A recent study has shown that petting therapy dogs can help stressed-out college students think and plan effectively.
It seems science has provided us with further proof confirming the phrase ‘a dog is a man’s best friend’. A team of researchers at Washington State University (WSU) compared the benefits of petting therapy dogs to the use of traditional stress-management programs among college students.
Mental health disorders are on the rise among college students. Academic stress plays a key factor in the development of these disorders. Therefore, many universities conduct academic stress management programs and workshops to help students learn important coping skills. However, it seems they are not enough.
The team at WSU recruited around 309 university students, a third of whom were identified as at-risk of dropping a course due to stress. The 3-year study randomly divided participants among three programs: stress management workshops, petting therapy dogs, and a combination of the two. Each student underwent one-hour long weekly sessions for a period of 4 weeks.
The workshops focused on slide presentations, meditation exercises; and teaching of skills such as time management and study planning. While the human-animal interaction program involved sessions where the students interacted with therapy dogs. All under the supervision of their handlers. On the other hand, the combined group involved a mixture of both the programs.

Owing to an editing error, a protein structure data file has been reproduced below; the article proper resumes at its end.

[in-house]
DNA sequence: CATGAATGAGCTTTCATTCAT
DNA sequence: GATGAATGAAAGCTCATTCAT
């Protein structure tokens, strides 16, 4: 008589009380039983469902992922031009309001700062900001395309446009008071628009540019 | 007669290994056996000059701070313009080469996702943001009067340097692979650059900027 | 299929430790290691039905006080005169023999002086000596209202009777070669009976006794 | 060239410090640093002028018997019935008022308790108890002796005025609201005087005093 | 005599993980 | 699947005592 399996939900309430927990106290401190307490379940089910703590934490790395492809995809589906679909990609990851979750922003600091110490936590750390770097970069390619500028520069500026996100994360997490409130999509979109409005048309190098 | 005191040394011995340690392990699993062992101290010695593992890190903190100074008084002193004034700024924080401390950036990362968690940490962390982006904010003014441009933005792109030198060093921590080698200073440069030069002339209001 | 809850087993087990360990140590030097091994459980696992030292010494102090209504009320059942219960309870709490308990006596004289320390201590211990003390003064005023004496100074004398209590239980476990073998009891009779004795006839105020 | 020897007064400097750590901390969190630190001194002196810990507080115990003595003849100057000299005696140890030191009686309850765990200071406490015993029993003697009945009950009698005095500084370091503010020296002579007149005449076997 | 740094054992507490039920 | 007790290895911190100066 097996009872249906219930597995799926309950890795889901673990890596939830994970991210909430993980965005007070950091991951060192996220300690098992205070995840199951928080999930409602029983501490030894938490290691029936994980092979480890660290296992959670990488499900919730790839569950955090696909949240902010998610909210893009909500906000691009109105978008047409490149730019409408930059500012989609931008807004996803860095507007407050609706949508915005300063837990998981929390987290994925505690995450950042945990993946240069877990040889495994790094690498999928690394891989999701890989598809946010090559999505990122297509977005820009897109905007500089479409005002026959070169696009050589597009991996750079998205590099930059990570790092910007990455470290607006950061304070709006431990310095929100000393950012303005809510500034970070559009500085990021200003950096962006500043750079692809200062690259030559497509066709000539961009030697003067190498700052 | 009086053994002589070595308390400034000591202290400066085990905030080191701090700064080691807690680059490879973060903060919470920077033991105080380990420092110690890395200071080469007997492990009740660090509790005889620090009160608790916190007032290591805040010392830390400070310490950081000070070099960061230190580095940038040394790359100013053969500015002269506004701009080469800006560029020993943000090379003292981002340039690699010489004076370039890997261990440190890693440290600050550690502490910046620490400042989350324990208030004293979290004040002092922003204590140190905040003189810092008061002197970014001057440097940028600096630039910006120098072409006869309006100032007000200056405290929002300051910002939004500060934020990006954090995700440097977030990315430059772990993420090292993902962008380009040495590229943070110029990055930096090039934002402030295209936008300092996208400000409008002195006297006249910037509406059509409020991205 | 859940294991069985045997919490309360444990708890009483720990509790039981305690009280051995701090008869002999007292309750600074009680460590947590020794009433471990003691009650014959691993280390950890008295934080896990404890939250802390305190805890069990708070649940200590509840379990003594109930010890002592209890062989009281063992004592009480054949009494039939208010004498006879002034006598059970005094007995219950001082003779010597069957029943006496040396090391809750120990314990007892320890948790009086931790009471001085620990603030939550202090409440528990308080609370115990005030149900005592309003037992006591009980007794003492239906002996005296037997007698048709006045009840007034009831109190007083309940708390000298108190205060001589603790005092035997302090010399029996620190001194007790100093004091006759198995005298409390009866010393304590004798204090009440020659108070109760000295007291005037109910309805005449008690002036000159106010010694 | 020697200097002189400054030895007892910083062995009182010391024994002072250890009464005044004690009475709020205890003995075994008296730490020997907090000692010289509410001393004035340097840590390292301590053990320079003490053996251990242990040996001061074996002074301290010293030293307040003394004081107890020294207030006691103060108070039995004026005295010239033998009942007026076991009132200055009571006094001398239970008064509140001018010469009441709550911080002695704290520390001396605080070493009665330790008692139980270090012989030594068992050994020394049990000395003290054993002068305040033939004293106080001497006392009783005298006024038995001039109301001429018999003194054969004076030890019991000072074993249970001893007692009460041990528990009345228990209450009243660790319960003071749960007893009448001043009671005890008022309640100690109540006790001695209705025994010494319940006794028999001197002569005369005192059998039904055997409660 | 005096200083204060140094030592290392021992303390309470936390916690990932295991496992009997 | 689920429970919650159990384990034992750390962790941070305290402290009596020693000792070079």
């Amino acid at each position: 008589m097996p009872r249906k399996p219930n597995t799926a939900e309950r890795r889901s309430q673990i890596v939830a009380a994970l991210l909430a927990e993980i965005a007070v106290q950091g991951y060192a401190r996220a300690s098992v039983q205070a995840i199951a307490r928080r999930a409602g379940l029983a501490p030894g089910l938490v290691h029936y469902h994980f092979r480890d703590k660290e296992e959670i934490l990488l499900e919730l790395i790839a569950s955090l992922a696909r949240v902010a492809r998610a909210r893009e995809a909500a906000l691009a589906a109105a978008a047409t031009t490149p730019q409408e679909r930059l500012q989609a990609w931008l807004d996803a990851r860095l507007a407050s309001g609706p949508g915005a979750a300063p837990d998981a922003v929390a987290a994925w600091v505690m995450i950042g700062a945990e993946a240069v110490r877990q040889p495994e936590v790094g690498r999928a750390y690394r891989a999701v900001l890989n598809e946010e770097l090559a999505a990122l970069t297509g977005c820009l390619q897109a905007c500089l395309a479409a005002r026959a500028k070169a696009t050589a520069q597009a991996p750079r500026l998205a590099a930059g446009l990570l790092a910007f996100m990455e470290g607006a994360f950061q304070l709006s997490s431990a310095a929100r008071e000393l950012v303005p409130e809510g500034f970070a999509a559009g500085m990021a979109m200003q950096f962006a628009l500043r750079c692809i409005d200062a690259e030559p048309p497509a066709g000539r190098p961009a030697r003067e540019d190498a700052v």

Effects Can Last for Weeks
The researchers then tested the students’ executive functioning which includes cognitive skills such mental flexibility, memory, and intolerance. After the programs, students took part in follow-up assessments 6 weeks later.
According to the results published in AERA Open, petting dogs not only reduced stress but also helped improve cognitive skills in college students. Those who interacted with therapy dogs showed a greater improvement in their learning and planning skills. Moreover, these improvements lasted till the follow-up at six weeks.
Pendry P, Carr AM, Vandagriff JL, Gee NR. Incorporating Human–Animal Interaction Into Academic Stress Management Programs: Effects on Typical and At-Risk College Students’ Executive Function. AERA Open. January 2021. doi:10.1177/23328584211011612